Over 600 Turkish citizens have now been evacuated since the Taliban took control of Kabul, according to Anadolu.

Turkish President Recep Tayyip Erdoğan spoke to Greek Prime Minister Kyriakos Mitsotakis about Afghanistan, according to a Communication Directorate readout.

Erdoğan said Afghanistan is going through a critical period once again, and Turkey wishes for a smooth transition in Afghanistan.

“If a transitional period cannot be established in Afghanistan, the pressure on migration, which has already reached high levels, will increase even more and this situation will pose a serious challenge for everyone,” he said.

Erdoğan said that the European Union should assist the Afghan people in Afghanistan and neighboring countries, especially Iran.

If necessary measures are not taken in Afghanistan and Iran, a new wave of migration is inevitable, he continued. Turkey has been in contact with Iran and additional measures have been taken on Turkey’s border with Iran to control the refugee flow, Erdogan said in a TV interview on Thursday.

On Thursday, Erdoğan said Turkey brought 83 foreigners to Turkey but did not indicate nationality.

Nearly 6,000 passengers have departed Kabul in the last 24 hours on 17 US flights, Pentagon says

Maj. Gen. Hank Taylor, vice director for logistics of the Joint Staff, said the US was accelerating the pace of evacuations from Kabul’s Hamid Karzai International Airport and had extricated nearly 6,000 passengers in the past 24 hours that included Americans and at-risk Afghans.

“The airport remains secure. The evacuation flights are steadily increasing and we are doing everything we can to maximize safe evacuations,” he said today, speaking from the Pentagon.

Taylor said in the last 24 hours, 16 C-17s and one C-130 had departed Kabul, carrying the nearly 6,000 passengers that included “a couple of hundred” American citizens. 

Since August 14, 13,000 total evacuees have been airlifted out of Kabul and 18,000 had departed since early July, he said.

Taylor also said the number of American troops on the ground at this time is 5,800. 

The general confirmed that US flight operations resumed after pausing “while we adjusted resources and personnel to ensure a temporary capacity issue at one of our stopover locations.”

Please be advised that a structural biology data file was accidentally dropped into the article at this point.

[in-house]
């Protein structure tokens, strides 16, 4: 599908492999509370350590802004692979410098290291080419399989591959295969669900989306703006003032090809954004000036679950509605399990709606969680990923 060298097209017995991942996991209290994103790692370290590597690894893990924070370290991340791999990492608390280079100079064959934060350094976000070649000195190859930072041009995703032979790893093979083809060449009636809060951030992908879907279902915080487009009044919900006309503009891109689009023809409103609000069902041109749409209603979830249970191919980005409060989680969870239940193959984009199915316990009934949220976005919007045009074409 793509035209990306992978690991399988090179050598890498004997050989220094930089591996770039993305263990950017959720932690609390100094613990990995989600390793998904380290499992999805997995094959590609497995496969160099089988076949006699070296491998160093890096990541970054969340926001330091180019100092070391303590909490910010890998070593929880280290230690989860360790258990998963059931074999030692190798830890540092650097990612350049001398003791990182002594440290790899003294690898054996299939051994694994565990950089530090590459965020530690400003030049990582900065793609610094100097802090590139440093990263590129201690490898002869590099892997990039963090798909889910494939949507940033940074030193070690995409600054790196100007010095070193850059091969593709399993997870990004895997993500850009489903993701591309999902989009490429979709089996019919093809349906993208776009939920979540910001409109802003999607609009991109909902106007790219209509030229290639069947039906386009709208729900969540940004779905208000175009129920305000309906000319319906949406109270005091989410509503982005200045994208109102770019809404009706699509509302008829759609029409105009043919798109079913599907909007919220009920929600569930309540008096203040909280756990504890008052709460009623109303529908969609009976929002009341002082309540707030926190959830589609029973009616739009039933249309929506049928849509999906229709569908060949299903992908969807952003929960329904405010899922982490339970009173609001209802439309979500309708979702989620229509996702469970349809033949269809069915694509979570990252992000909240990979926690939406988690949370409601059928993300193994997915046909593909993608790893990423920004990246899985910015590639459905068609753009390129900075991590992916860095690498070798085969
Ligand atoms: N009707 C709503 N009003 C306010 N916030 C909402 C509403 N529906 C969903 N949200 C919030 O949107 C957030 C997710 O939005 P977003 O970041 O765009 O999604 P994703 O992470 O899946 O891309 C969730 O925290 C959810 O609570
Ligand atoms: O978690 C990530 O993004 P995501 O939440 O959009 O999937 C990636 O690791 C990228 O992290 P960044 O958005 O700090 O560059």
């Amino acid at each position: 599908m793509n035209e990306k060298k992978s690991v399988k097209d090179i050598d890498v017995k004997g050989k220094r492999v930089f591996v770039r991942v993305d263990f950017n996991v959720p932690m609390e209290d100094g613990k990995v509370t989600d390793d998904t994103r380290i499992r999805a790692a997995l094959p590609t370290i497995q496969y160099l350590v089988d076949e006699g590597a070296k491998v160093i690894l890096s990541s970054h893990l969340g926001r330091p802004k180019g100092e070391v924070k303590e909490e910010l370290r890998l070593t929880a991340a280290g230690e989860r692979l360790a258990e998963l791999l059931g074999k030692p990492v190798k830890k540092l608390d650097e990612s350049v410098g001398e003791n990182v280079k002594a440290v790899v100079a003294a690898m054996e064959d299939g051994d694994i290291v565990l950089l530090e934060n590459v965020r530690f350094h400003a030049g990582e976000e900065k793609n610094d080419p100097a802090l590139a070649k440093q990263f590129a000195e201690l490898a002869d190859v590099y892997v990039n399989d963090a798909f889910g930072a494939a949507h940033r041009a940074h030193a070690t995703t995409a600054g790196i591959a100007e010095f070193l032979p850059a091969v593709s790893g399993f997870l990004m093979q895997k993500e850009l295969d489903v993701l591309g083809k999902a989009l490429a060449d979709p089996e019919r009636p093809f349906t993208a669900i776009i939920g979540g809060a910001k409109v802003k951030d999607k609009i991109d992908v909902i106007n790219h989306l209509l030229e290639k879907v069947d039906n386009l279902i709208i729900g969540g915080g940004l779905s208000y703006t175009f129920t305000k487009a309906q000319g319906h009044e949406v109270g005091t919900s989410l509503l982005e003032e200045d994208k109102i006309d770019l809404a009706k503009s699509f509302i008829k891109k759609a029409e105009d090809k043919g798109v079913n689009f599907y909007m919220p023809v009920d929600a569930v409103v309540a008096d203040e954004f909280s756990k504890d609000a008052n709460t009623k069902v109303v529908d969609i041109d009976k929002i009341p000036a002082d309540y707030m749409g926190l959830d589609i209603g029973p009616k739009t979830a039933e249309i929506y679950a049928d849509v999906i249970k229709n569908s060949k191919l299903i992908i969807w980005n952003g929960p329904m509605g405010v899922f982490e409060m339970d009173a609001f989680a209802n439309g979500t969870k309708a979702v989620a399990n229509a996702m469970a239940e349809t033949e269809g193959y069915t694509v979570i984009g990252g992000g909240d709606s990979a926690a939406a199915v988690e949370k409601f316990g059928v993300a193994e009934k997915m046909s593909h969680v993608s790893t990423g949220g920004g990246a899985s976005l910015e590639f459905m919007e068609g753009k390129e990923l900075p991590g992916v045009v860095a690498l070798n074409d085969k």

Evacuation flights from Kabul were paused to address "temporary capacity issue," Army official says

Army Maj. Gen. William "Hank" Taylor, Joint Staff deputy director for regional operations, speaks at a briefing in Washington, DC, on August 20, 2021.

Joint Staff Regional Operations Deputy Director Maj. Gen. Hank Taylor addressed the “pause” in US evacuation flights from Kabul at a Pentagon press conference on Friday.

“We did pause flights earlier today leaving Kabul, while we adjusted resources and personnel to ensure a temporary capacity issue at one of our stopover locations, although flight operations have resumed. And US military flights to Qatar and other locations are departing … Kabul as we speak right now,” Taylor said.  

“We are looking for additional locations for these initial flights to land. We’re grateful for our allies — including Germany, where flights will land today — who are cooperating with us in this global effort. Aircraft availability is not an issue. We intend to maximize each plane’s capacity. We’re prioritizing the evacuation of people above all else, and we’re focused on doing this as safely as possible with a great sense of urgency,” Taylor said.

Taylor later added that the pause lasted 6 to 7 hours, “to ensure that flights at our intermediate staging bases could receive more personnel, and that has been cleaned up.”

CNN’s Clarissa Ward earlier reported that no US evacuation flights were observed leaving Hamid Karzai International airport for at least 8 hours.